Medical & Biological Engineering & Computing

, Volume 57, Issue 4, pp 795–805 | Cite as

A novel technique with reduced computed tomography exposure to predict vertebral compression fracture: a finite element study based on rat vertebrae

  • Giovanni F. Solitro
  • Florian Mainnemare
  • Farid AmiroucheEmail author
  • Ankit Mehta
Original Article


Vertebral compression fractures are a significant clinical issue with an annual incidence of approximately 750,000 cases in the USA alone. Mechanical properties of vertebrae are successfully evaluated through finite element (FE) models based on vertebrae CT. However, clinical drawbacks associated to radiation transmission encouraged to explore the possibility to use selected or reduced portions of the vertebra. The objective of our study was to develop a new procedure to predict vertebral compression fracture from sub-volumes. We reconstructed rat vertebras from micro-CT of thoracic and lumbar groups. Each vertebra was partitioned into three sub-volumes of different axial thickness. FE simulating compression tests were performed on each model to evaluate their failure load and stiffness. Using a power function, a high correlation was found for stiffness and strength. The sub-volume with three fifths thickness had a failure load of 180.7 ± 19.2 N for thoracic and of 209.5 ± 27.4 N for the lumbar vertebra. These values were not significantly different from the values found for the entire vertebra (p > 0.05). Based on our findings, failure loads and stiffnesses obtained with reduced CT scans can be successfully used to predict full vertebral failure. This sub-region analysis and power relationship suggests that one can limit radiation exposure to patients when bone characterization is needed.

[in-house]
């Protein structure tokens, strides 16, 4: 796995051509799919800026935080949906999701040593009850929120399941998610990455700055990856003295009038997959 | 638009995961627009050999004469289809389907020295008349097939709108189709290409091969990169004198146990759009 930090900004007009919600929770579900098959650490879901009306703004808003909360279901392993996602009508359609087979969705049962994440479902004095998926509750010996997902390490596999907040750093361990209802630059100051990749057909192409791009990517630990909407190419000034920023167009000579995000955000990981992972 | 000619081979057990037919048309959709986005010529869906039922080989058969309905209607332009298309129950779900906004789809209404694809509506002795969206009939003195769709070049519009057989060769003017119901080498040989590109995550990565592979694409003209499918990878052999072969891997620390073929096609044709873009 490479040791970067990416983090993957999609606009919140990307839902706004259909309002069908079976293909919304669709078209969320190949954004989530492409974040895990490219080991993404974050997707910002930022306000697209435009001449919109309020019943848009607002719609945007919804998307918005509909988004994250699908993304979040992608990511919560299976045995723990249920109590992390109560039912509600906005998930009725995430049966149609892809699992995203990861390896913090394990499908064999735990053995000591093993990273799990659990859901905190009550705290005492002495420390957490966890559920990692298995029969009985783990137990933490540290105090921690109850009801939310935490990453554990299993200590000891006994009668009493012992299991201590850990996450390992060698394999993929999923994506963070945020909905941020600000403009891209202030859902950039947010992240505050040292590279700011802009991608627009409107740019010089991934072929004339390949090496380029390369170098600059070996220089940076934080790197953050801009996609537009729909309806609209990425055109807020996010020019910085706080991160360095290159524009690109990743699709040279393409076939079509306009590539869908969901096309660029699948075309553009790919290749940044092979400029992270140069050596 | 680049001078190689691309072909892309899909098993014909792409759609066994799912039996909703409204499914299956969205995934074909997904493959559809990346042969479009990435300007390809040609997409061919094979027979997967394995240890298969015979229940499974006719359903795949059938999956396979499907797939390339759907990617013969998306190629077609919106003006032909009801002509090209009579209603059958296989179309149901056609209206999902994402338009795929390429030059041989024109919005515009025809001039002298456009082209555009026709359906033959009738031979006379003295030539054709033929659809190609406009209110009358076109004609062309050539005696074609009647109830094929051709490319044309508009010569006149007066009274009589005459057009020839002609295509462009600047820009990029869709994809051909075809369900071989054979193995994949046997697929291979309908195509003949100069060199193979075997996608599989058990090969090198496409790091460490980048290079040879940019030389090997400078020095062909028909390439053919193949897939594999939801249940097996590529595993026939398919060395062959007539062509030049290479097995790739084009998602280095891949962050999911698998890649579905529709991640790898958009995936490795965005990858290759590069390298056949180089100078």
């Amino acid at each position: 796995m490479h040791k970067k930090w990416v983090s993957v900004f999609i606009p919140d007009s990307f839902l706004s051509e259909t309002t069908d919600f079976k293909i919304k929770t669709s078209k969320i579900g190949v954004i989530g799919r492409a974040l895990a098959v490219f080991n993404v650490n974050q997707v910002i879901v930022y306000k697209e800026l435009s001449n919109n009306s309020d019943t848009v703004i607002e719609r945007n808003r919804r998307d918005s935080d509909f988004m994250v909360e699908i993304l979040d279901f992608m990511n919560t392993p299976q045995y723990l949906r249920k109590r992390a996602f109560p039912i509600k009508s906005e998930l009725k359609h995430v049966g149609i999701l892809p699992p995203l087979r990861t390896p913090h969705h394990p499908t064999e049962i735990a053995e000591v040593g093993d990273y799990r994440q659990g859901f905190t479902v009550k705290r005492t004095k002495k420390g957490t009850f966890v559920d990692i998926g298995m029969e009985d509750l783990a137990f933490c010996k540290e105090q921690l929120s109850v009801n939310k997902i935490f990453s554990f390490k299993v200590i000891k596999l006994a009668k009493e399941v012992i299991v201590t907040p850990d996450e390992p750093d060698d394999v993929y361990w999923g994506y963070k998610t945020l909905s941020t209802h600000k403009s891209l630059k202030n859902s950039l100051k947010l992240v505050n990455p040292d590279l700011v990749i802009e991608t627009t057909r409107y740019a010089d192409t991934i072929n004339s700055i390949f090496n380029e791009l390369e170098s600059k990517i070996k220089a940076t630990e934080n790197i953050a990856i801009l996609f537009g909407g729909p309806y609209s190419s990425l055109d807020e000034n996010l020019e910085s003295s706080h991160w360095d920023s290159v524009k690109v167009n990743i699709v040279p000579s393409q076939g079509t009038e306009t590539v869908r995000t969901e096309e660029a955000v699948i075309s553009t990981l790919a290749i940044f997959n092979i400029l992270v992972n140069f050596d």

Graphical abstract

Estimated mechanical properties in relation to the extent of the computed tomography reconstruction


Fractures Compression Compressive strength Thoracic vertebrae Lumbar vertebrae Rats 


Funding information

The work was partially supported by the Aurelio M. Caccomo Family Foundation. F. Mainnemare’s abroad research was fully funded by Fren ch Ecole Normale Supérieur Paris-Saclay.


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Copyright information

© International Federation for Medical and Biological Engineering 2018

Authors and Affiliations

  1. 1.Department of OrthopaedicsUniversity of Illinois at ChicagoChicagoUSA
  2. 2.Department of Orthopaedic SurgeryLouisiana State University Health Science Center of ShreveportShreveportUSA
  3. 3.Department of Mechanical Engineering, ENS CachanUniversité Paris-SaclayCachanFrance
  4. 4.Department of NeurosurgeryUniversity of Illinois at ChicagoChicagoUSA

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